PS: Well, of course I am delighted that Quinn got the boot. I haven’t looked, maybe I am too bummed still, but to compare Meyer’s votes to Rauner’s votes in the 43rd district…. Did Rauner do badly in Elgin, if so, Jeff doing badly would be less disappointing….. Maybe RS could check and see. That would spur some discussion.

    And of course nationally, I couldn’t be happier over how things went. Even Scott Walker winning was uplifting.

  18. bw says:


    Who asked you to serve as spoke person for the so called group in finding candidates for mayor and city council? Read my post above that should tell you that I have an interest in seeing that the right people run in the 2015 election. I was a member of the Township GOP or 30 years never running into you doing anything for the community all during that time. Let the record show that there are others who have an agenda in seeing that the right people run and get elected that will find the right purpose for all stakeholders of city government.

    • Chuck Keysor says:

      bw, as with so many things, I took the initiative to start the mayoral candidate search. I actually started this back when Noland was running against Tim Elenz in the Dem. primary for State Senate. I had emailed Steve Rauschenberger before that election, to ask him if he was interested in running for mayor….. he didn’t reply, which I took as a bad sign. At Tim Elenz’s election night party at the riverboat, I saw Steve, and so I went over to him and asked him why he hadn’t replied to my email, and if I should take that as a bad sign……… When he got done laughing, he said yes, take that as a bad sign! He said he loves what he does now, and he had no interest in running for mayor…..

      Before long, I had involved 5 other people, and a couple other people occasionally beyond that. I was the one reporting back to the others. We never even all met in one spot. I just went around talking to people and telling them what everyone else had said, and got people’s reactions.

      A couple of people in this informal group are VERY connected, and know lots more people than I do. So that helped a lot in reaching out to the people we targeted as being well known, responsible individuals that would be taken as legitimate candidates by the electorate.

      The Courier said we had contacted 1 former judge…… I haven’t watched video, and won’t, as who likes to watch themselves? Not me! But I did say, or meant to say, that THREE judges had been contacted. One had lost for re-election, and two were retired federal judges. None of them had any interest.

      Most universally the responses were, “It isn’t worth the bother.”

      Also, the contacting of the individuals was done by whomever knew that person the best. And for many of these people, it was by someone who has no public connection to me or the Elgin OCTAVE. We were NOT looking for an Elgin OCTAVE candidate. But we were looking for someone we thought would likely be a good mayor. So we were NOT looking for liberals. And no discussions even took place as to what strings would be attached, as there simply was no interest. But there would have been NO strings attached or conditions. This was an honest effort civic effort.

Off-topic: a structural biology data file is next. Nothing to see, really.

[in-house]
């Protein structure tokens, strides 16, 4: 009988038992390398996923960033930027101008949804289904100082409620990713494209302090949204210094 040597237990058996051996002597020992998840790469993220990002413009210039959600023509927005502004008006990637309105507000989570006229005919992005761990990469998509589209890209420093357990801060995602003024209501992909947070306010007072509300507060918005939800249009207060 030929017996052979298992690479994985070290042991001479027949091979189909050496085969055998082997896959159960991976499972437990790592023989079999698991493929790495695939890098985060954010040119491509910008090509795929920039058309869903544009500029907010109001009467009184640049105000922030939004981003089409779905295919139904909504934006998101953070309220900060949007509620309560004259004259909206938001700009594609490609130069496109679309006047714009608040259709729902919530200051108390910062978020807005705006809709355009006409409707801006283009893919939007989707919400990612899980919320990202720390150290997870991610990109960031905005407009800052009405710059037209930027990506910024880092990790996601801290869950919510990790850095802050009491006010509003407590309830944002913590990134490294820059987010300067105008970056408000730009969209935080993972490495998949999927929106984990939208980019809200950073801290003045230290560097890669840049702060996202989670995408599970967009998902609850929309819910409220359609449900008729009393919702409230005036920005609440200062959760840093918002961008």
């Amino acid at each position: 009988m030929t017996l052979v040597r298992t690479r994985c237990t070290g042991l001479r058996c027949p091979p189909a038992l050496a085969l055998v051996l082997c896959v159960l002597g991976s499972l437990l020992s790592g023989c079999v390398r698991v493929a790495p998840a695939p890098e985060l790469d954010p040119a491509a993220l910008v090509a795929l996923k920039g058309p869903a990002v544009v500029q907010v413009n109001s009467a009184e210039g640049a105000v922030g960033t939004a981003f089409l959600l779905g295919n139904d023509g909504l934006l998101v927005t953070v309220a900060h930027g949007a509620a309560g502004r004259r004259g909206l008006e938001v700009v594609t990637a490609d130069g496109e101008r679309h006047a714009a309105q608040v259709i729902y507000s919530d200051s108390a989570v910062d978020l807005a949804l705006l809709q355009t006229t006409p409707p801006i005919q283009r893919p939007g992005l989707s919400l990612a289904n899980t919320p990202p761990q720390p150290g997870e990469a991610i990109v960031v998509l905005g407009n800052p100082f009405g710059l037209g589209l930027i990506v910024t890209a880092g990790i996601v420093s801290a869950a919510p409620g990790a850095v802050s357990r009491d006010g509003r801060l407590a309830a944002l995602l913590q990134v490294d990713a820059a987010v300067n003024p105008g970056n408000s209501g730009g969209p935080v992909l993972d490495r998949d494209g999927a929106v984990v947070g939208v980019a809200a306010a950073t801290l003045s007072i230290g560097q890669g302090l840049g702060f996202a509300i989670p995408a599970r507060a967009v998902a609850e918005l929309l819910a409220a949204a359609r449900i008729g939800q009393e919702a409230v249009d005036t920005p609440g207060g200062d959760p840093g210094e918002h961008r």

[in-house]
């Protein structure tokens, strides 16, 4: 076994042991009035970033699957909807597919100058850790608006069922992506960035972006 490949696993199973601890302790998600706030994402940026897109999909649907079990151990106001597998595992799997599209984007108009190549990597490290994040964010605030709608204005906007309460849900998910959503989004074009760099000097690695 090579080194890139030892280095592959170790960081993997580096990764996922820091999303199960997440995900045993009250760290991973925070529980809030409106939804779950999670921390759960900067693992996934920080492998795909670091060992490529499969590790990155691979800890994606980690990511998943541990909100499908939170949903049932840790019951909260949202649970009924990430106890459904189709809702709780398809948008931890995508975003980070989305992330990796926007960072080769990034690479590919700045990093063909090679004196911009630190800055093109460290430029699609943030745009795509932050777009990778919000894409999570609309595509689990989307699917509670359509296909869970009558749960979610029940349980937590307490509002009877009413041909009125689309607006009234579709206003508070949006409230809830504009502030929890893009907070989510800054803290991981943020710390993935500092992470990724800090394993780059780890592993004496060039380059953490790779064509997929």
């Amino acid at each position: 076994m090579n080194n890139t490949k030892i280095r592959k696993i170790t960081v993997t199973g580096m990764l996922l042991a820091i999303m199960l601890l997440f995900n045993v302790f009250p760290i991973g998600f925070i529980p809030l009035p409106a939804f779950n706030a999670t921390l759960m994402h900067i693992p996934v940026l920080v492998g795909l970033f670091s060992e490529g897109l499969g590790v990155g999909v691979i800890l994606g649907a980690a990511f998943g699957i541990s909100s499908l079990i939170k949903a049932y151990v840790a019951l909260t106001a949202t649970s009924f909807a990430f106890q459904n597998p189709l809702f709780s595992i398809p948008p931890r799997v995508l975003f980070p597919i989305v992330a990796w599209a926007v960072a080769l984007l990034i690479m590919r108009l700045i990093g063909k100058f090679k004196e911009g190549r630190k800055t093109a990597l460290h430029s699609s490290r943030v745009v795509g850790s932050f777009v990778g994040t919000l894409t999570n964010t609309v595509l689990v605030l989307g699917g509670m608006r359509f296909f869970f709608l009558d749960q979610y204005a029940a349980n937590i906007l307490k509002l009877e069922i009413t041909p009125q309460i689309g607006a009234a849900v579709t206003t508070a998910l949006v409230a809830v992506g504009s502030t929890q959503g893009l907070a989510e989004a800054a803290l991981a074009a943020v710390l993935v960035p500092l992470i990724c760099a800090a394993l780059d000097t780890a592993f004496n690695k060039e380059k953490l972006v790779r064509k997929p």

Also I do have a meeting set up with someone for Sunday who is interested in running for Mayor, and that person is someone I had approached about this about a year ago, but he said no at that time. But it is too early to say yet until we can talk on Sunday.


      • bw says:


        How about one of the three who are now council members? Shaw was interested in the position Anna Moeller got. Gavin or Prigge are ripe for the job. Did you ever approach them?

        • Chuck Keysor says:

          bw, believe me, EVERY obvious person was approached about running for mayor. After all the obvious names were exhausted, the real work started. Chuck

          • bw says:

            ck, the door has been opened so someone should step up who is interested in being Mayor. We shall see who is interested,a man or woman who want the right purpose for the community.

  19. bw says:


    Do you lack the ? to reply to my post.

  20. Cruex says:

    We missed an opportunity to send a bad egg home by voting in Moeller. I will be counting the lies and the phoniness of independence. She is bought and sold and no one in Elgin should be proud of what happened. As far as the TLC right to lifers goes they look like fools now.

  21. Chuck Keysor says:

    Cruex, I agree.

    As I understand it, the TLC people were not fired up about Jeff Meyer, because he was not as pro-life in all cases without exception as they required. As a result, they preferred to sit back and not get involved since Jeff did not EXACTLY share their views. It is hard for me to understand it, but as Walter Cronkite used to say, “That’s the way it is,,,,” Chuck

    • RS says:

      Is there a reason to focus on the mayoral race? Considering that the mayor holds only marginally more power (he gets to hold a gavel), I don’t see why it should be treated differently from the other races.

      • bw says:

        rs, there will be several people interested in the council seats. Not the same for MAYOR.

        • Chuck Keysor says:

          I agree with bw. There will be plenty of people running for council. (Now, finding GOOD council candidates is another matter….) But at least the voters are sure to have a large number of candidates to choose from to be on the council. Chuck